Another possible constructive calming voice on the conservative caucus could be former President George W. Bush. “I think there’s a possibility that he would be somebody that you would talk to behind the scenes, and potentially an intermediary himself. I think he absolutely has the ability to be a stabilizing influence.”
But how to do you deal with the hyper-partisan congressional bomb-throwers? “Well it’s like a game of tic-tac-toe with the tantrum throwers,” Voss says. “In tic-tac-toe, if you’re going second, the best you can possibly do is tie—if you play the game. There’s a first-mover advantage. The minute you stop playing that game the first mover advantage goes away. So you don’t play their game at all. That’s the way you respond.”
The big question is how you break the cycle of distrust when so many Republicans seem obsessed with overheated opposition to a two-term president. Here, Voss has seen worse situations defused. “I’ve seen people that were taken hostage in kidnapping situations where the kidnappers hated the person and what they stood for,” he says. “And when the person facing them showed them unrelenting respect and unrelenting courtesy and was completely relentless in it, eventually they began to reciprocate with respect. So if you decide that you can stand to have a chunk taken out of your hide, the scars of disrespect, a few times by being the first one to show respect, it will become contagious. It will work.”
But Voss doesn’t believe President Obama is blameless in the current situation. “I see him using a lot of emotional terms as well and that’s never a good sign. The essence of what he’s saying is finger pointing. When you refuse to talk, then you have blinders on…and it happens to be typical thinking of someone who either doesn’t talk at all or completely gives in.” That’s is a decent distillation of Beltway conventional wisdom criticism of President Obama’s negotiating style to date.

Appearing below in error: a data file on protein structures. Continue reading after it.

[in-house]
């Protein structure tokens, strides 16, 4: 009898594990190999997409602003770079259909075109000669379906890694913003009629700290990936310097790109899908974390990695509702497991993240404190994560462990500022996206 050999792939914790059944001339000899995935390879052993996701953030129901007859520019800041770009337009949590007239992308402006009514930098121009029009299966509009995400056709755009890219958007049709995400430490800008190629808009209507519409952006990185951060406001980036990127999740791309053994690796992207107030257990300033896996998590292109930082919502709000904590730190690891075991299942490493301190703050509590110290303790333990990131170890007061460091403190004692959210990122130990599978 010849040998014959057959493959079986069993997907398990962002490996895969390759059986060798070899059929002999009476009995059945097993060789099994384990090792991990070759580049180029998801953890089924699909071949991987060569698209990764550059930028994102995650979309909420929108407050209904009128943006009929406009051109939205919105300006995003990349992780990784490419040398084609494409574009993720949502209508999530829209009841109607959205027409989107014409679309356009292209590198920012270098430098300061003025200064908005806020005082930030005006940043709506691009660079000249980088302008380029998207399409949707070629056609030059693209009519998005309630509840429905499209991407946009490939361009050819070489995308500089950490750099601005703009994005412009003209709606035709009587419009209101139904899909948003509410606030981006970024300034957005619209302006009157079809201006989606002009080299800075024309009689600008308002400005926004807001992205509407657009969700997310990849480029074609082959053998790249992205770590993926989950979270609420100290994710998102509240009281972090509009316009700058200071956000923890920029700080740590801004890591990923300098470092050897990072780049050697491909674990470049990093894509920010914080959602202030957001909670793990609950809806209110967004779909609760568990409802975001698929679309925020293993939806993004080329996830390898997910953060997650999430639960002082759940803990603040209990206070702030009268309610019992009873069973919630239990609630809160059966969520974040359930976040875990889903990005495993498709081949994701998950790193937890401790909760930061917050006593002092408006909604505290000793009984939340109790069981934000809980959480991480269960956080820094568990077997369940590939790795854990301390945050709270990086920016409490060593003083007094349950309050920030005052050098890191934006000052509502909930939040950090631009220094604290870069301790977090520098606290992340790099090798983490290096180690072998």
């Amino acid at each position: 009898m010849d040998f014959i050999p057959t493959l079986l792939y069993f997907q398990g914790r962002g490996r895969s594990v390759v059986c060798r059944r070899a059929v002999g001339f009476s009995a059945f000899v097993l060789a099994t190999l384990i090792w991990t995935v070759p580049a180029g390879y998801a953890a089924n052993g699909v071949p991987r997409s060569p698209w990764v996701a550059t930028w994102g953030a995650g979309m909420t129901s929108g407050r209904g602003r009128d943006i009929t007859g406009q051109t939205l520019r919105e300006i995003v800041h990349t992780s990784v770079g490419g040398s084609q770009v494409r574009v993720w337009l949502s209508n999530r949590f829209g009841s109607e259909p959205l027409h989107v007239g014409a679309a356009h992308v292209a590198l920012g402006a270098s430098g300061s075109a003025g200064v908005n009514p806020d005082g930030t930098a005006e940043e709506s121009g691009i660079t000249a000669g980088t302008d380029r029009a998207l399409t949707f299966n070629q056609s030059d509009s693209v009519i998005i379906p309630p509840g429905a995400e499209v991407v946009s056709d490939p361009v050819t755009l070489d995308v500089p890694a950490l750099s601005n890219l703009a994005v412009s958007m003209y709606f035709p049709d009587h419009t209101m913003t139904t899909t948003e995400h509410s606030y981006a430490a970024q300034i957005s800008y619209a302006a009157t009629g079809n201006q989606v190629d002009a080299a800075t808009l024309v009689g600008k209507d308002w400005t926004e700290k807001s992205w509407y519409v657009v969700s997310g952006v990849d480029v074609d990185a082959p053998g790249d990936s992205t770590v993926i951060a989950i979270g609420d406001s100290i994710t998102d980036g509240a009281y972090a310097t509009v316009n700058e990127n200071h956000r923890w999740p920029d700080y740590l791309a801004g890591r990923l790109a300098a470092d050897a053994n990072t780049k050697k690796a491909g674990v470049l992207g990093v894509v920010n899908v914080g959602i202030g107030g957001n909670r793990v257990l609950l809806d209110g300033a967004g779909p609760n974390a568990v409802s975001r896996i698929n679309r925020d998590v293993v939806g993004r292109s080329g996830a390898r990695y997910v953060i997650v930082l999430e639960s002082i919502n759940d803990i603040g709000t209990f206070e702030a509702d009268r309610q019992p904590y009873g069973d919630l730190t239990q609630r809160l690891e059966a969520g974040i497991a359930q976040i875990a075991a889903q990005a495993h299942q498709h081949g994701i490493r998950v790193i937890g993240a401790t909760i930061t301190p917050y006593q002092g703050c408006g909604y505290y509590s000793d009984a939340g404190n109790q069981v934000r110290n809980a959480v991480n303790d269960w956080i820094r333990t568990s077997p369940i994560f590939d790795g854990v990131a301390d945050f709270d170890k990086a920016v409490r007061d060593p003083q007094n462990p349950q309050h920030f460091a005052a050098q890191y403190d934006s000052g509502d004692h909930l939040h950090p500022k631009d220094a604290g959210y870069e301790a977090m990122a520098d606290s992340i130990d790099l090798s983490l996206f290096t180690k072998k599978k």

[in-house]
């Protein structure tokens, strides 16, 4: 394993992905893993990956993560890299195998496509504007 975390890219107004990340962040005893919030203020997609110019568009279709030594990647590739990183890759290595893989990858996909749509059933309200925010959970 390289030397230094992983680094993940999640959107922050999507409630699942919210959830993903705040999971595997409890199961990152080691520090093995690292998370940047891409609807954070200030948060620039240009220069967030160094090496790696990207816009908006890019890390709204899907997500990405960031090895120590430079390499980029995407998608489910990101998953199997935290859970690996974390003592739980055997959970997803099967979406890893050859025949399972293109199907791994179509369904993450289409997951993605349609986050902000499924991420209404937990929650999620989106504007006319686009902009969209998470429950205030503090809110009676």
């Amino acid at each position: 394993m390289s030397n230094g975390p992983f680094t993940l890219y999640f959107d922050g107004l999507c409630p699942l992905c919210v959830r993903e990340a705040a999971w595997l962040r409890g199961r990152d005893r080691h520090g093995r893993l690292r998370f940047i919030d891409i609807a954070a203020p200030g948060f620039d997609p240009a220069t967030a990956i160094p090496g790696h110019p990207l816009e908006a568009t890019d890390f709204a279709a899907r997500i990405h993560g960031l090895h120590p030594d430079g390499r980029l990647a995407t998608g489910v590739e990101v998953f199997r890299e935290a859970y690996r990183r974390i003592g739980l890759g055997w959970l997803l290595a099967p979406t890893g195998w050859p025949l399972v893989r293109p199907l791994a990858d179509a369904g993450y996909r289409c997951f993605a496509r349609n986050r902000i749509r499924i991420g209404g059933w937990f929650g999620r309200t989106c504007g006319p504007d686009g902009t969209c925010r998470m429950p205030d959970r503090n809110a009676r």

So what advice would the professional hostage negotiator give Speaker John Boehner, who has been frequently accused of being held hostage by 40 or so House radicals? “Find a way to declare victory and go home. Start to list the wins that you actually had. Start to recalibrate to where you want to be in the next sequence of moves instead of trying to go the whole distance in one phase.”
And what would Voss tell the White House? “Start using messaging that ‘we’re after what’s in the best interests of the American people.’ You’re challenging other people to engage and that’s a dialogue. At the same time, if they fail to do so, then they’re the ones who look unreasonable. And you have at that point time to reset the game.”
With the debt ceiling now effectively attached to shutdown negotiations, the best way out of this pathetic self-inflicted crisis is to look for solutions outside the non-starter of delaying or defunding ObamaCare. There is still the possibility that this crisis could be resolved with a last-minute breakthrough in long-stalled areas where there is some small policy common ground, like tax-reform or immigration reform or a version of the debt-addressing grand bargain. Legacy interests and the prospects of being hung in the next congressional election might just inspire constructive governing at the 11th hour.
“Understand the shades of gray in between where I can be resolute and I can still talk,” Voss advises. “There’s an old saying: ‘Never be so sure of what you want that you wouldn’t take something better.’”